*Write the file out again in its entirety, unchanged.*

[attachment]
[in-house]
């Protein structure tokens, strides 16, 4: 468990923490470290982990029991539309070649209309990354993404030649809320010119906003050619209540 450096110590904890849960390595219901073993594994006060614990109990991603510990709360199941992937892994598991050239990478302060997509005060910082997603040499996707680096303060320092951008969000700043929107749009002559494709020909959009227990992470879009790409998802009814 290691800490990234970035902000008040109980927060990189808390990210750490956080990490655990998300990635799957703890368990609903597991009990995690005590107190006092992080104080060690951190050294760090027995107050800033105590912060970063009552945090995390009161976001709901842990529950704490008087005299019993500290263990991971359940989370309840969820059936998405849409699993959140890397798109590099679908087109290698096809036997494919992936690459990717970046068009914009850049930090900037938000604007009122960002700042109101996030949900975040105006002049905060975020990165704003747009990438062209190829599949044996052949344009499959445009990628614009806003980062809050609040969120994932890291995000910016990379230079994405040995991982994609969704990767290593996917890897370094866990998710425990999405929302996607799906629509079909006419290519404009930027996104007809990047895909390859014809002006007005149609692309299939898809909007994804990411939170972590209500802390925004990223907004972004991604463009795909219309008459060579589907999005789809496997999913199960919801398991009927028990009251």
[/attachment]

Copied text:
[in-house]
């Protein structure tokens, strides 16, 4: 468990923490470290982990029991539309070649209309990354993404030649809320010119906003050619209540 450096110590904890849960390595219901073993594994006060614990109990991603510990709360199941992937892994598991050239990478302060997509005060910082997603040499996707680096303060320092951008969000700043929107749009002559494709020909959009227990992470879009790409998802009814 290691800490990234970035902000008040109980927060990189808390990210750490956080990490655990998300990635799957703890368990609903597991009990995690005590107190006092992080104080060690951190050294760090027995107050800033105590912060970063009552945090995390009161976001709901842990529950704490008087005299019993500290263990991971359940989370309840969820059936998405849409699993959140890397798109590099679908087109290698096809036997494919992936690459990717970046068009914009850049930090900037938000604007009122960002700042109101996030949900975040105006002049905060975020990165704003747009990438062209190829599949044996052949344009499959445009990628614009806003980062809050609040969120994932890291995000910016990379230079994405040995991982994609969704990767290593996917890897370094866990998710425990999405929302996607799906629509079909006419290519404009930027996104007809990047895909390859014809002006007005149609692309299939898809909007994804990411939170972590209500802390925004990223907004972004991604463009795909219309008459060579589907999005789809496997999913199960919801398991009927028990009251």